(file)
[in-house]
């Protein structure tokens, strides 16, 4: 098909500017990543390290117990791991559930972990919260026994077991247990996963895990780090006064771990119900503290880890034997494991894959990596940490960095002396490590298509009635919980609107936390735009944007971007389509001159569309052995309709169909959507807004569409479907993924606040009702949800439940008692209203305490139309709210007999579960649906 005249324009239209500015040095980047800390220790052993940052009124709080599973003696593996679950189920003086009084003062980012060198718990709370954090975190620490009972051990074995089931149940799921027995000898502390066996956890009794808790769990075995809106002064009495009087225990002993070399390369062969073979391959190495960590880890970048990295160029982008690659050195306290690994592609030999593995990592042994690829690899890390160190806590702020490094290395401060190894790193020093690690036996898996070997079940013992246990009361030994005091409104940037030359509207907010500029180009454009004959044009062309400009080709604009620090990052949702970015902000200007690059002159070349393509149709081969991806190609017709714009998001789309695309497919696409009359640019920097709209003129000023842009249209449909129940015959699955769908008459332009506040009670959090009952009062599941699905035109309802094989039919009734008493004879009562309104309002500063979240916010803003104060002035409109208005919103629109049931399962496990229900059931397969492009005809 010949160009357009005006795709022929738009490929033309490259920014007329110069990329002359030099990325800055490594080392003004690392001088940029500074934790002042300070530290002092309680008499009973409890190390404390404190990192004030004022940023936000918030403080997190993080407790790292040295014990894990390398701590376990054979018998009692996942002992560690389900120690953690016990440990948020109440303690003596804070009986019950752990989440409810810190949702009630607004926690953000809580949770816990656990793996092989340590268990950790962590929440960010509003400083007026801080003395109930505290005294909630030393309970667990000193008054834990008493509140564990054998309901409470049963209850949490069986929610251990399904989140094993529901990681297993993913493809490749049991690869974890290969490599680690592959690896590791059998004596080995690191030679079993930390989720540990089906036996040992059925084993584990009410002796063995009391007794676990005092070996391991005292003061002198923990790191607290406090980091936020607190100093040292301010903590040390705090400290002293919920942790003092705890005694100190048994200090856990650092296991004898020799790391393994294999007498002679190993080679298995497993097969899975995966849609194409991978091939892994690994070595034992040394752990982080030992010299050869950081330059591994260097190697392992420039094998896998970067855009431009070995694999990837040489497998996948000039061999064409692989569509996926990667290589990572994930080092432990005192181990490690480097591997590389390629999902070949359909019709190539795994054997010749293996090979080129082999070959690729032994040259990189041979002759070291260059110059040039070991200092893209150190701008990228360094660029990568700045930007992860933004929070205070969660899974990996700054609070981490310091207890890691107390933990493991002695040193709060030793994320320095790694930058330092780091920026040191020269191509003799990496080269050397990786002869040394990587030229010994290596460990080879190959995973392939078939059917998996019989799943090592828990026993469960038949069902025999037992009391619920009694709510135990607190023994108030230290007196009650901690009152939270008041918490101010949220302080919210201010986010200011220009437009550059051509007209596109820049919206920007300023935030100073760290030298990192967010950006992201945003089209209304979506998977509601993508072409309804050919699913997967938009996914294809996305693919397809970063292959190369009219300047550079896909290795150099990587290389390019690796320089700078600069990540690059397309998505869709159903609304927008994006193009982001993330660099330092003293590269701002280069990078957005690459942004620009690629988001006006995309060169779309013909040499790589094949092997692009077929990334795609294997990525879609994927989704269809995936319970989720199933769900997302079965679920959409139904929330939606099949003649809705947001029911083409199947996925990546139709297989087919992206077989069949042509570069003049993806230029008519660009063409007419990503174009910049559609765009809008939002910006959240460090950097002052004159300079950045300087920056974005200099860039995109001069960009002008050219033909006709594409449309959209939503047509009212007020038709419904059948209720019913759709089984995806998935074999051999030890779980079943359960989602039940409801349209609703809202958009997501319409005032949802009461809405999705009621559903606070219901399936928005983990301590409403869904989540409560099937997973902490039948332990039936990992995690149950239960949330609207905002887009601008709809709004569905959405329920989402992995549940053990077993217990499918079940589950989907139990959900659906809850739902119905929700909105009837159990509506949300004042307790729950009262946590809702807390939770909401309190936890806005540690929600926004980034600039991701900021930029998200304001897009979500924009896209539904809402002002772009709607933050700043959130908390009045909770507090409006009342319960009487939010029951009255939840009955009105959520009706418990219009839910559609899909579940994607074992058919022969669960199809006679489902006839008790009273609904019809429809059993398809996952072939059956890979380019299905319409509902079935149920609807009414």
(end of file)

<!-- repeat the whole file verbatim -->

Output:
[in-house]
């Protein structure tokens, strides 16, 4: 098909500017990543390290117990791991559930972990919260026994077991247990996963895990780090006064771990119900503290880890034997494991894959990596940490960095002396490590298509009635919980609107936390735009944007971007389509001159569309052995309709169909959507807004569409479907993924606040009702949800439940008692209203305490139309709210007999579960649906 005249324009239209500015040095980047800390220790052993940052009124709080599973003696593996679950189920003086009084003062980012060198718990709370954090975190620490009972051990074995089931149940799921027995000898502390066996956890009794808790769990075995809106002064009495009087225990002993070399390369062969073979391959190495960590880890970048990295160029982008690659050195306290690994592609030999593995990592042994690829690899890390160190806590702020490094290395401060190894790193020093690690036996898996070997079940013992246990009361030994005091409104940037030359509207907010500029180009454009004959044009062309400009080709604009620090990052949702970015902000200007690059002159070349393509149709081969991806190609017709714009998001789309695309497919696409009359640019920097709209003129000023842009249209449909129940015959699955769908008459332009506040009670959090009952009062599941699905035109309802094989039919009734008493004879009562309104309002500063979240916010803003104060002035409109208005919103629109049931399962496990229900059931397969492009005809 010949160009357009005006795709022929738009490929033309490259920014007329110069990329002359030099990325800055490594080392003004690392001088940029500074934790002042300070530290002092309680008499009973409890190390404390404190990192004030004022940023936000918030403080997190993080407790790292040295014990894990390398701590376990054979018998009692996942002992560690389900120690953690016990440990948020109440303690003596804070009986019950752990989440409810810190949702009630607004926690953000809580949770816990656990793996092989340590268990950790962590929440960010509003400083007026801080003395109930505290005294909630030393309970667990000193008054834990008493509140564990054998309901409470049963209850949490069986929610251990399904989140094993529901990681297993993913493809490749049991690869974890290969490599680690592959690896590791059998004596080995690191030679079993930390989720540990089906036996040992059925084993584990009410002796063995009391007794676990005092070996391991005292003061002198923990790191607290406090980091936020607190100093040292301010903590040390705090400290002293919920942790003092705890005694100190048994200090856990650092296991004898020799790391393994294999007498002679190993080679298995497993097969899975995966849609194409991978091939892994690994070595034992040394752990982080030992010299050869950081330059591994260097190697392992420039094998896998970067855009431009070995694999990837040489497998996948000039061999064409692989569509996926990667290589990572994930080092432990005192181990490690480097591997590389390629999902070949359909019709190539795994054997010749293996090979080129082999070959690729032994040259990189041979002759070291260059110059040039070991200092893209150190701008990228360094660029990568700045930007992860933004929070205070969660899974990996700054609070981490310091207890890691107390933990493991002695040193709060030793994320320095790694930058330092780091920026040191020269191509003799990496080269050397990786002869040394990587030229010994290596460990080879190959995973392939078939059917998996019989799943090592828990026993469960038949069902025999037992009391619920009694709510135990607190023994108030230290007196009650901690009152939270008041918490101010949220302080919210201010986010200011220009437009550059051509007209596109820049919206920007300023935030100073760290030298990192967010950006992201945003089209209304979506998977509601993508072409309804050919699913997967938009996914294809996305693919397809970063292959190369009219300047550079896909290795150099990587290389390019690796320089700078600069990540690059397309998505869709159903609304927008994006193009982001993330660099330092003293590269701002280069990078957005690459942004620009690629988001006006995309060169779309013909040499790589094949092997692009077929990334795609294997990525879609994927989704269809995936319970989720199933769900997302079965679920959409139904929330939606099949003649809705947001029911083409199947996925990546139709297989087919992206077989069949042509570069003049993806230029008519660009063409007419990503174009910049559609765009809008939002910006959240460090950097002052004159300079950045300087920056974005200099860039995109001069960009002008050219033909006709594409449309959209939503047509009212007020038709419904059948209720019913759709089984995806998935074999051999030890779980079943359960989602039940409801349209609703809202958009997501319409005032949802009461809405999705009621559903606070219901399936928005983990301590409403869904989540409560099937997973902490039948332990039936990992995690149950239960949330609207905002887009601008709809709004569905959405329920989402992995549940053990077993217990499918079940589950989907139990959900659906809850739902119905929700909105009837159990509506949300004042307790729950009262946590809702807390939770909401309190936890806005540690929600926004980034600039991701900021930029998200304001897009979500924009896209539904809402002002772009709607933050700043959130908390009045909770507090409006009342319960009487939010029951009255939840009955009105959520009706418990219009839910559609899909579940994607074992058919022969669960199809006679489902006839008790009273609904019809429809059993398809996952072939059956890979380019299905319409509902079935149920609807009414």